In a groundbreaking achievement, a research team led by experts at Cincinnati Children’s has developed the world’s first human mini-brain that incorporates a fully functional blood-brain barrier (BBB). This significant advancement, published on May 15, 2024, in Cell Stem Cell, promises to accelerate the understanding and treatment of various brain disorders, including stroke, cerebral vascular disorders, brain cancer, Alzheimer’s disease, Huntington’s disease, Parkinson’s disease, and other neurodegenerative conditions.

“Lack of an authentic human BBB model has been a major hurdle in studying neurological diseases,” says lead corresponding author Ziyuan Guo, PhD. “Our breakthrough involves generating human BBB organoids from human pluripotent stem cells, mimicking human neurovascular development to produce a faithful representation of the barrier in growing, functioning brain tissue. This is an important advance because animal models we currently use in research do not accurately reflect human brain development and BBB functionality.”

Understanding the Blood-Brain Barrier

The blood-brain barrier is a unique feature of the brain’s blood vessels, characterized by an extra lining of tightly packed cells that sharply limit the size of molecules that can pass from the bloodstream into the central nervous system (CNS). This barrier maintains brain health by preventing harmful substances from entering while allowing essential nutrients to reach the brain. However, it also hinders many potentially beneficial medicines from reaching the brain. Several neurological disorders are caused or worsened when the blood-brain barrier forms improperly or breaks down. Significant differences between human and animal brains have led to many promising new drugs failing in human trials after being tested on animal models.

A Major Leap in Research

“Through stem cell bioengineering, we have developed an innovative platform based on human stem cells that allows us to study the intricate mechanisms governing BBB function and dysfunction. This provides unprecedented opportunities for drug discovery and therapeutic intervention,” Guo says.

Research teams worldwide have been racing to develop brain organoids—tiny, growing 3D structures that mimic the early stages of brain formation. Unlike cell types grown flat in a lab dish, organoid cells are connected, self-assembling into spherical forms and “talking” to each other as human cells do during fetal development.

Cincinnati Children’s has led the way in developing other organoids, including functional intestine, stomach, and esophagus organoids. However, until now, no research center had succeeded in making a brain organoid that features the special barrier lining found in human brain blood vessels.

The research team calls their new model “BBB assembloids.” These assembloids combine two distinct types of organoids: brain organoids that replicate human brain tissue and blood vessel organoids that mimic vascular structures. The combination process began with brain organoids measuring 3 to 4 millimeters in diameter and blood vessel organoids about 1 millimeter in diameter. Over about a month, these separate structures fused into a single sphere measuring slightly more than 4 millimeters in diameter (about 1/8 of an inch, or roughly the size of a sesame seed).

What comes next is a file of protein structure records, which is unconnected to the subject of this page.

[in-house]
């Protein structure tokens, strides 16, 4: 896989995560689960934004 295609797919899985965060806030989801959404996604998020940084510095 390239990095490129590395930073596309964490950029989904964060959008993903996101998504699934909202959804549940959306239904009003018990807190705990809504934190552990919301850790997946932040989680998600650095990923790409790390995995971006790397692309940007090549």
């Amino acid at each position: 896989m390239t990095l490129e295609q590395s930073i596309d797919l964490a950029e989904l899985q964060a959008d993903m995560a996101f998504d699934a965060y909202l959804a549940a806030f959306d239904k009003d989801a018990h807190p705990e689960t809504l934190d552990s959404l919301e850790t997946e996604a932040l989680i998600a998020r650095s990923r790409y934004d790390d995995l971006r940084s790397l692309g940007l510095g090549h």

These integrated organoids recreate many complex neurovascular interactions observed in the human brain, but they are not complete brain models. For example, the tissue does not contain immune cells and lacks connections to the rest of the body’s nervous system.

Initial Proof of Concept

To demonstrate the potential utility of the new assembloids, the researchers used a line of patient-derived stem cells to make assembloids that accurately replicated key features of a rare brain condition called cerebral cavernous malformation. This genetic disorder, characterized by dysfunctional blood-brain barrier integrity, results in clusters of abnormal blood vessels in the brain that often resemble raspberries. The disorder significantly increases the risk of stroke.

“Our model accurately recapitulated the disease phenotype, offering new insights into the underlying molecular and cellular pathology of cerebral vascular disorders,” Guo says.

Potential Applications

The co-authors envision a variety of potential uses for BBB assembloids:

  • Personalized Drug Screening: Patient-derived BBB assembloids could serve as avatars to tailor therapies based on patients’ unique genetic and molecular profiles.
  • Disease Modeling: Success in making BBB assembloids could accelerate the development of human brain tissue models for more neurovascular disorders, including rare and genetically complex conditions.
  • High-Throughput Drug Discovery: Scaling up assembloid production could allow for more accurate and rapid analysis of whether potential brain medications can effectively cross the BBB.
  • Environmental Toxin Testing: BBB assembloids could help evaluate the toxic effects of environmental pollutants, pharmaceuticals, and other chemical compounds.
  • Immunotherapy Development: The new assembloids could support the delivery of immune-based therapies to the brain by investigating the role of the BBB in neuroinflammatory and neurodegenerative diseases.
  • Bioengineering and Biomaterials Research: Biomedical engineers and materials scientists will benefit from having a lab model of the BBB to test novel biomaterials, drug delivery vehicles, and tissue engineering strategies.

“Overall, BBB assembloids represent a game-changing technology with broad implications for neuroscience, drug discovery, and personalized medicine,” Guo says.

By Impact Lab